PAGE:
Young offender institutions are “significantly more violent” than prisons holding adult men, the Chief Inspector of Prisons has warned.

HM Inspectorate of Prisons published two reports on Tuesday that it said “paint a bleak picture of youth custody in England and Wales”.

The inspectorate said that while the number of children in custody continued to fall in 2022-23, levels of violence and self-harm rose by just over a quarter and a third respectively.

Chief Inspector of Prisons Charlie Taylor said it was “particularly disappointing” to see that relationships with staff have deteriorated over the past year.

The children in custody report by the inspectorate found that young offenders spent “far too long alone in their cells”.

Almost a third (28%) of those who spend less than two hours unlocked each day are “doing absolutely nothing with their time in custody”, the report said.

The inspectorate said it was therefore “unsurprising” that less than half of children reported feeling cared for by staff, and nearly a third did not have a single member of staff they trusted to help them if they had a problem.

It also found that two-thirds of the children in custody in 2022-3 reported having been in local authority care.

Cookham Wood young offenders� institution
Inspections at Cookham Wood Young Offender Institution revealed high levels of violence and self-harm (HM Inspectorate of Prisons/PA)

Mr Taylor said: “The youth estate is significantly more violent than prisons holding adult men.

“We are storing up real problems for the future by failing to help children learn better ways to manage frustration and conflict and giving them access to the education many of them have missed out on in their lives before they were incarcerated.”

The children in custody report analysed survey data from inspections of five young offender institutions and one secure training centre published between April 2022 and March 2023.

Mr Taylor added that the inspectorate had “serious concerns” about the possible introduction of Pava incapacitant spray to children’s establishments.

He said that basic activities to improve trust and behaviour “would be far more productive”, adding that the idea of “adding something as drastic as Pava into the mix” would be a “very worrying step in the wrong direction”.

A report from an inspection of Werrington Young Offender Institution, near Stoke, which was completed in August 2023 and also published on Tuesday, found that serious disorder had increased by 76% since the last inspection, only a year earlier, with multiple incidents requiring the deployment of national resources.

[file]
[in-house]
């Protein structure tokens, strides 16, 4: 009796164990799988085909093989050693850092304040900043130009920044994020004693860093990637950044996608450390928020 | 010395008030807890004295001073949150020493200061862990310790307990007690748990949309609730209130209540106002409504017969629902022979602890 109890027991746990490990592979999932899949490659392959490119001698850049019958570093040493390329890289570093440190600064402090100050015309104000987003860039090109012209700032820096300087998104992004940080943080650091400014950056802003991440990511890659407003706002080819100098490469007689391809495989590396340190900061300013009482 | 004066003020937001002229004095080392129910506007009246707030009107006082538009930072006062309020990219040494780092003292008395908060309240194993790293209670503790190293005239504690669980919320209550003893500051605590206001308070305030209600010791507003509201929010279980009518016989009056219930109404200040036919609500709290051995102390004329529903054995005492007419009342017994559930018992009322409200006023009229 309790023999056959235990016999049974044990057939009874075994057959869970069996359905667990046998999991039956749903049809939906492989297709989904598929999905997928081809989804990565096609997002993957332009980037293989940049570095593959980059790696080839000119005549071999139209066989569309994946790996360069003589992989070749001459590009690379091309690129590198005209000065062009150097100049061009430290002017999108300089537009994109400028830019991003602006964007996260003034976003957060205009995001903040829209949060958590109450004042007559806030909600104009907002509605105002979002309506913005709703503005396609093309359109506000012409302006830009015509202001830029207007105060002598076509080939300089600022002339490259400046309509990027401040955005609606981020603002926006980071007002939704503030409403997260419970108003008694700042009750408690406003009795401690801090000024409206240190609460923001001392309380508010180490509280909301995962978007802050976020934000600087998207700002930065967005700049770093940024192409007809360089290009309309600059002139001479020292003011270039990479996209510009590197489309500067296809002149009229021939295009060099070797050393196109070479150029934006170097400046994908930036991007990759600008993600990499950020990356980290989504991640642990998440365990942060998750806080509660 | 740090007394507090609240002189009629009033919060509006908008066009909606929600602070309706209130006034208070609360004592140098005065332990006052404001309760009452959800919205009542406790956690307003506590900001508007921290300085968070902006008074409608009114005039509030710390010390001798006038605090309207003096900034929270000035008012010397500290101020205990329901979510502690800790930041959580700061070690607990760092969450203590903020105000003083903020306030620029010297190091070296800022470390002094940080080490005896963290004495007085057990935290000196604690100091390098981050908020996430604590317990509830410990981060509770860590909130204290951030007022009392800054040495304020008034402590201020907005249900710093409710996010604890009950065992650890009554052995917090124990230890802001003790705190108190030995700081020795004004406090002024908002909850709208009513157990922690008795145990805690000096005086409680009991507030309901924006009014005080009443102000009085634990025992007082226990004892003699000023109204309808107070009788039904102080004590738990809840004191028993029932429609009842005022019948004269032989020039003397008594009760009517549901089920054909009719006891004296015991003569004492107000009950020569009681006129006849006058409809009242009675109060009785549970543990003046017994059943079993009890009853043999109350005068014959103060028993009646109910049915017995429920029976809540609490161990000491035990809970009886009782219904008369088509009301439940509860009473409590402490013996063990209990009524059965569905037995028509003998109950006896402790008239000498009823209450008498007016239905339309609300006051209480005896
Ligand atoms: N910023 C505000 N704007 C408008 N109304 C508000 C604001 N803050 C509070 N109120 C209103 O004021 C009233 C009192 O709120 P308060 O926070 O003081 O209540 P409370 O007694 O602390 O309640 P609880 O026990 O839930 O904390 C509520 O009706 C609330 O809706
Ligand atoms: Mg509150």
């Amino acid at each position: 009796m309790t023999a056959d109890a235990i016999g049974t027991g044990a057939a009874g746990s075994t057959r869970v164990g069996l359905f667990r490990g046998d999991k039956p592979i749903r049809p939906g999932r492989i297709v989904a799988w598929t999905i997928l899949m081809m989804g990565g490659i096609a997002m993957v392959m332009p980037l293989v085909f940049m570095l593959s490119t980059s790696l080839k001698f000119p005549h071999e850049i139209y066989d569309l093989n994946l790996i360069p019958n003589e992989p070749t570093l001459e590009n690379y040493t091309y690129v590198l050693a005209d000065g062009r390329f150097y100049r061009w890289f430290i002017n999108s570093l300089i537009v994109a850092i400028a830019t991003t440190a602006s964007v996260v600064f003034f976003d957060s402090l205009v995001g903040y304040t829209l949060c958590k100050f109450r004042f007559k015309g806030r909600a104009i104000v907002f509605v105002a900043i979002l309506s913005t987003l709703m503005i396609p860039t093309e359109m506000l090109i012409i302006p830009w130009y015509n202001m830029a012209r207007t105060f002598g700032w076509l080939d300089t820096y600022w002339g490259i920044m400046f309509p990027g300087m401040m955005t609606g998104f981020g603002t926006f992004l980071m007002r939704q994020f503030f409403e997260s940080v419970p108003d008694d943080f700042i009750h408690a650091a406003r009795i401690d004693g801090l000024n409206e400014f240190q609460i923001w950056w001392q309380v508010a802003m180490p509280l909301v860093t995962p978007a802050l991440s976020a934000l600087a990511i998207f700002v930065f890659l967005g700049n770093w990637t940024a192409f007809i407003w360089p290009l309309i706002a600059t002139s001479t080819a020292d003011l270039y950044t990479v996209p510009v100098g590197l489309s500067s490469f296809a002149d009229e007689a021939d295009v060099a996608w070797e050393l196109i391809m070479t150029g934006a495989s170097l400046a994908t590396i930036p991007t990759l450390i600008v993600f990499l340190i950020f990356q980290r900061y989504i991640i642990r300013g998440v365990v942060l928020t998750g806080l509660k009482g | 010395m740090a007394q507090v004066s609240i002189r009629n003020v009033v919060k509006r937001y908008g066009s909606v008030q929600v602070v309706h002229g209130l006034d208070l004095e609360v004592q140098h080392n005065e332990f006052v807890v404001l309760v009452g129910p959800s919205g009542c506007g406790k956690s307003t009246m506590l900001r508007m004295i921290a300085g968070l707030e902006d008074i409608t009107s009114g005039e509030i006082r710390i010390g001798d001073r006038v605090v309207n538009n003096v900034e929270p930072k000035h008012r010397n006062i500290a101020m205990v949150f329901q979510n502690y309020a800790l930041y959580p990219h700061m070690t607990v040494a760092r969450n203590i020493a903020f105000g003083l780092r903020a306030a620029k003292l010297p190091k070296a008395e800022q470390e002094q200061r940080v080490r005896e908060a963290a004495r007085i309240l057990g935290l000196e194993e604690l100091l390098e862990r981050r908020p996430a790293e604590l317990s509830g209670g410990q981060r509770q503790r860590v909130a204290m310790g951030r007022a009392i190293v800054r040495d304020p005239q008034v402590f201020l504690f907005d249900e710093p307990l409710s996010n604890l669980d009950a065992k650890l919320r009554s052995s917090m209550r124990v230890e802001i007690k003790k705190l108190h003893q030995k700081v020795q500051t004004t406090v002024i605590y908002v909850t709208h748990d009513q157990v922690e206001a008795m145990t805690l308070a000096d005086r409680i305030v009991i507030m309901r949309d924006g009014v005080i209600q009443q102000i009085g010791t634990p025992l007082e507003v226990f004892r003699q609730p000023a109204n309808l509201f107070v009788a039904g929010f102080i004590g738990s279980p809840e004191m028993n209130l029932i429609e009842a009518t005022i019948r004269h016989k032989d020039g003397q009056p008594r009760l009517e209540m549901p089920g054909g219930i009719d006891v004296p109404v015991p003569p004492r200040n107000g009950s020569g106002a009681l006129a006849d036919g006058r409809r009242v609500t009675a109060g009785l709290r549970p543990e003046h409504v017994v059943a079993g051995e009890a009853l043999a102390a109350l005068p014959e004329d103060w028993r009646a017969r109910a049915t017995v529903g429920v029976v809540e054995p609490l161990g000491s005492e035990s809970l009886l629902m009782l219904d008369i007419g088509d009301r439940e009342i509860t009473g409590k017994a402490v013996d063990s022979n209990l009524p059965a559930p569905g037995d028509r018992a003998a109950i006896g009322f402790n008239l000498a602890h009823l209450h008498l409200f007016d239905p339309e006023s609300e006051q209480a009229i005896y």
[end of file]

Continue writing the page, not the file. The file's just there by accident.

This included groups of boys trying to smash through doors to get to other children. Inspectors saw a classroom that could not be used with a damaged door and shards of broken glass following one such incident.

Mr Taylor told BBC Radio 4’s Today programme that inspections at Werrington and also Cookham Wood Young Offender Institution, near Rochester, Kent, had revealed high levels of violence and self-harm, and “children locked in their cells for incredibly long periods of time”.

He said: “The idea that this is going to rehabilitate people – that it’s going to make them able to stop committing offences when they come out – is simply fanciful.”

The inspectorate said children’s establishments were “richly resourced” in terms of staff numbers – with Werrington employing 340 staff to care for just 89 children.

However, it added that the profile of staffing meant there were “plenty of senior managers” but a shortage of “frontline officers who should be working directly with children”.

The inspectorate said half of the officers at Werrington were unavailable for duties at the time of inspection because they were unwell or had been injured in the course of their work.

A Ministry of Justice spokesperson said: “The number of children in custody has fallen by 79% since 2010 as a result of early intervention work and the wider use of robust community sentences.

“Those who remain have often committed the most serious offences and have exceptionally complex needs but thanks to our hardworking staff, self-harm has reduced in the youth estate by a fifth over the last year.

“We are recruiting a specialist youth justice workforce trained to work with extremely vulnerable children and rolling out improved education services, as we strive to help them turn their backs on crime for good.”